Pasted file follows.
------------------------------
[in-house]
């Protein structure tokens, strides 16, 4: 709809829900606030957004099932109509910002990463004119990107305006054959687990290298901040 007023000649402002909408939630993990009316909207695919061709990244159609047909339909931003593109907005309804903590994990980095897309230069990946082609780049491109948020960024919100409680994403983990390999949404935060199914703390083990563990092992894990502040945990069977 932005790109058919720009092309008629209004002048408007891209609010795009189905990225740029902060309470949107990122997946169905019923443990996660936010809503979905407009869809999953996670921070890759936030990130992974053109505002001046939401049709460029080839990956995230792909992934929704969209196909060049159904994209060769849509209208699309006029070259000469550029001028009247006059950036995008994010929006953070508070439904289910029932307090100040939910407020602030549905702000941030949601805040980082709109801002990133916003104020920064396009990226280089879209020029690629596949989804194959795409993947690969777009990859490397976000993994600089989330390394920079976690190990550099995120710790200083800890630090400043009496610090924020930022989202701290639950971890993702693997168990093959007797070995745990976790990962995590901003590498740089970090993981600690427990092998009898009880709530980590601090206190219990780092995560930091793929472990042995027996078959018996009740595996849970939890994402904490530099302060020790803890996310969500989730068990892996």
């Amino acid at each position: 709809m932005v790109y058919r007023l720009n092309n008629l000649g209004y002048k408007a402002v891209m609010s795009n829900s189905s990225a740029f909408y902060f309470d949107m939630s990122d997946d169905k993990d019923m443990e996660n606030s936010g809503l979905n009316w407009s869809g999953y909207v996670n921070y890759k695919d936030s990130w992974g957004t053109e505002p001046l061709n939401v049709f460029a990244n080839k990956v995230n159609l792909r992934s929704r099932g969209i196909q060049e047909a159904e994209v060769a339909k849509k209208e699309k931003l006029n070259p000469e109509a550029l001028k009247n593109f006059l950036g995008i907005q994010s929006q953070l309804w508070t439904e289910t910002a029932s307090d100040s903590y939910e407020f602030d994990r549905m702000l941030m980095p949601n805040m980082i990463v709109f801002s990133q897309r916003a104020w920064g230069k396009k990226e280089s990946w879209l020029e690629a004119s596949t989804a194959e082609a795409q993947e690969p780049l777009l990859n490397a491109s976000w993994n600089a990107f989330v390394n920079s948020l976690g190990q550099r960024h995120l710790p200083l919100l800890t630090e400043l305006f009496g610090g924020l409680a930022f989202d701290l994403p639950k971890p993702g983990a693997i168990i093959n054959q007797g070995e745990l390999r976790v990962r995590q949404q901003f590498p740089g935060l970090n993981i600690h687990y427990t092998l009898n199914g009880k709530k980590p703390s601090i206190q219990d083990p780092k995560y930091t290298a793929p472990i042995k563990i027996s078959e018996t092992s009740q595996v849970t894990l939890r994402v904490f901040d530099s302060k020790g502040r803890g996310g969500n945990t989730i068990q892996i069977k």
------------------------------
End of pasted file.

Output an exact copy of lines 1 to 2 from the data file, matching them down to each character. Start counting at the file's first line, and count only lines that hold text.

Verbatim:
[in-house]
């Protein structure tokens, strides 16, 4: 709809829900606030957004099932109509910002990463004119990107305006054959687990290298901040 007023000649402002909408939630993990009316909207695919061709990244159609047909339909931003593109907005309804903590994990980095897309230069990946082609780049491109948020960024919100409680994403983990390999949404935060199914703390083990563990092992894990502040945990069977 932005790109058919720009092309008629209004002048408007891209609010795009189905990225740029902060309470949107990122997946169905019923443990996660936010809503979905407009869809999953996670921070890759936030990130992974053109505002001046939401049709460029080839990956995230792909992934929704969209196909060049159904994209060769849509209208699309006029070259000469550029001028009247006059950036995008994010929006953070508070439904289910029932307090100040939910407020602030549905702000941030949601805040980082709109801002990133916003104020920064396009990226280089879209020029690629596949989804194959795409993947690969777009990859490397976000993994600089989330390394920079976690190990550099995120710790200083800890630090400043009496610090924020930022989202701290639950971890993702693997168990093959007797070995745990976790990962995590901003590498740089970090993981600690427990092998009898009880709530980590601090206190219990780092995560930091793929472990042995027996078959018996009740595996849970939890994402904490530099302060020790803890996310969500989730068990892996």